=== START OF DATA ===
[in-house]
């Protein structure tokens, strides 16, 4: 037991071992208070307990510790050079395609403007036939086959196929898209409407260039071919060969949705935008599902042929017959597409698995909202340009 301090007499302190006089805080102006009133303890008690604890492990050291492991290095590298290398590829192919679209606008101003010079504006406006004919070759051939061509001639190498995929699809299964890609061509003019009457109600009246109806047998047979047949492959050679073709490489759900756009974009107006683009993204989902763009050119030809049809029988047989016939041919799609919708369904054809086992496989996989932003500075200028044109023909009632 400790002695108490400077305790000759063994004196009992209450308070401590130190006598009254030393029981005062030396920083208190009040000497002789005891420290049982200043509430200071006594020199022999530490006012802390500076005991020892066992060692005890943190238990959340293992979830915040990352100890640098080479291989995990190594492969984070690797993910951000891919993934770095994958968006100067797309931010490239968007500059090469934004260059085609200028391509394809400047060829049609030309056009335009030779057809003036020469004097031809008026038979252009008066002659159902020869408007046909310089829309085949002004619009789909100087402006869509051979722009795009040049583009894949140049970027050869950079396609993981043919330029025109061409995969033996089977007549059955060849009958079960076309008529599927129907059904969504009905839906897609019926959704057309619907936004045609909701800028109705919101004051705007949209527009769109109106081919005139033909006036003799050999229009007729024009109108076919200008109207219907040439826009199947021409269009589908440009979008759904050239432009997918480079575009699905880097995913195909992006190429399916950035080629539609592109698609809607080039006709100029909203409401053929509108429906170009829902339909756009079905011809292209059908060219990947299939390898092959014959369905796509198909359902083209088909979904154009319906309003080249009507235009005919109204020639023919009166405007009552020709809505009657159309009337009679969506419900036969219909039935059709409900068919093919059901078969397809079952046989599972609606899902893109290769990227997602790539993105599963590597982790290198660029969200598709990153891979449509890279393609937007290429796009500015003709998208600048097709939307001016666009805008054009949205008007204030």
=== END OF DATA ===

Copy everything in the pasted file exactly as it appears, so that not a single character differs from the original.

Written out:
[in-house]
């Protein structure tokens, strides 16, 4: 037991071992208070307990510790050079395609403007036939086959196929898209409407260039071919060969949705935008599902042929017959597409698995909202340009 301090007499302190006089805080102006009133303890008690604890492990050291492991290095590298290398590829192919679209606008101003010079504006406006004919070759051939061509001639190498995929699809299964890609061509003019009457109600009246109806047998047979047949492959050679073709490489759900756009974009107006683009993204989902763009050119030809049809029988047989016939041919799609919708369904054809086992496989996989932003500075200028044109023909009632 400790002695108490400077305790000759063994004196009992209450308070401590130190006598009254030393029981005062030396920083208190009040000497002789005891420290049982200043509430200071006594020199022999530490006012802390500076005991020892066992060692005890943190238990959340293992979830915040990352100890640098080479291989995990190594492969984070690797993910951000891919993934770095994958968006100067797309931010490239968007500059090469934004260059085609200028391509394809400047060829049609030309056009335009030779057809003036020469004097031809008026038979252009008066002659159902020869408007046909310089829309085949002004619009789909100087402006869509051979722009795009040049583009894949140049970027050869950079396609993981043919330029025109061409995969033996089977007549059955060849009958079960076309008529599927129907059904969504009905839906897609019926959704057309619907936004045609909701800028109705919101004051705007949209527009769109109106081919005139033909006036003799050999229009007729024009109108076919200008109207219907040439826009199947021409269009589908440009979008759904050239432009997918480079575009699905880097995913195909992006190429399916950035080629539609592109698609809607080039006709100029909203409401053929509108429906170009829902339909756009079905011809292209059908060219990947299939390898092959014959369905796509198909359902083209088909979904154009319906309003080249009507235009005919109204020639023919009166405007009552020709809505009657159309009337009679969506419900036969219909039935059709409900068919093919059901078969397809079952046989599972609606899902893109290769990227997602790539993105599963590597982790290198660029969200598709990153891979449509890279393609937007290429796009500015003709998208600048097709939307001016666009805008054009949205008007204030």